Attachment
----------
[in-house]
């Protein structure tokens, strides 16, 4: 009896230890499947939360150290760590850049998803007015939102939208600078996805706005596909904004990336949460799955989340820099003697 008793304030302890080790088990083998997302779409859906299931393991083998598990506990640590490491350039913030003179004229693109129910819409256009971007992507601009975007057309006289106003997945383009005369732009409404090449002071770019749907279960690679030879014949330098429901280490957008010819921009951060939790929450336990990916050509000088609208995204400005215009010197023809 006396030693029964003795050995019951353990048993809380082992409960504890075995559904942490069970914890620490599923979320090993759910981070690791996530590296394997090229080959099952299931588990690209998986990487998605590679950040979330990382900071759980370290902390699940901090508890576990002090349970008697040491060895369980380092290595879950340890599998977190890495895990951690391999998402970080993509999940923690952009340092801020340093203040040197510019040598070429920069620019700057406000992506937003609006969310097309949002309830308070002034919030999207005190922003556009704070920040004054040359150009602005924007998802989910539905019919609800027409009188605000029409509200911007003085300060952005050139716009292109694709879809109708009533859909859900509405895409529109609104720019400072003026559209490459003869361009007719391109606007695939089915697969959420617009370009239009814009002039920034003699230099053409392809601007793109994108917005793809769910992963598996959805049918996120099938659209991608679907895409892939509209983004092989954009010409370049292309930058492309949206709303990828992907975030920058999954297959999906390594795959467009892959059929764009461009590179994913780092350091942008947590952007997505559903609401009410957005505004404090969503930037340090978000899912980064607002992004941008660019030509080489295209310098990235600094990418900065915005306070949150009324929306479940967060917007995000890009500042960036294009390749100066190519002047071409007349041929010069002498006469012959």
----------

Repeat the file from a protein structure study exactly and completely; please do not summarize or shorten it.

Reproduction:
[in-house]
């Protein structure tokens, strides 16, 4: 009896230890499947939360150290760590850049998803007015939102939208600078996805706005596909904004990336949460799955989340820099003697 008793304030302890080790088990083998997302779409859906299931393991083998598990506990640590490491350039913030003179004229693109129910819409256009971007992507601009975007057309006289106003997945383009005369732009409404090449002071770019749907279960690679030879014949330098429901280490957008010819921009951060939790929450336990990916050509000088609208995204400005215009010197023809 006396030693029964003795050995019951353990048993809380082992409960504890075995559904942490069970914890620490599923979320090993759910981070690791996530590296394997090229080959099952299931588990690209998986990487998605590679950040979330990382900071759980370290902390699940901090508890576990002090349970008697040491060895369980380092290595879950340890599998977190890495895990951690391999998402970080993509999940923690952009340092801020340093203040040197510019040598070429920069620019700057406000992506937003609006969310097309949002309830308070002034919030999207005190922003556009704070920040004054040359150009602005924007998802989910539905019919609800027409009188605000029409509200911007003085300060952005050139716009292109694709879809109708009533859909859900509405895409529109609104720019400072003026559209490459003869361009007719391109606007695939089915697969959420617009370009239009814009002039920034003699230099053409392809601007793109994108917005793809769910992963598996959805049918996120099938659209991608679907895409892939509209983004092989954009010409370049292309930058492309949206709303990828992907975030920058999954297959999906390594795959467009892959059929764009461009590179994913780092350091942008947590952007997505559903609401009410957005505004404090969503930037340090978000899912980064607002992004941008660019030509080489295209310098990235600094990418900065915005306070949150009324929306479940967060917007995000890009500042960036294009390749100066190519002047071409007349041929010069002498006469012959």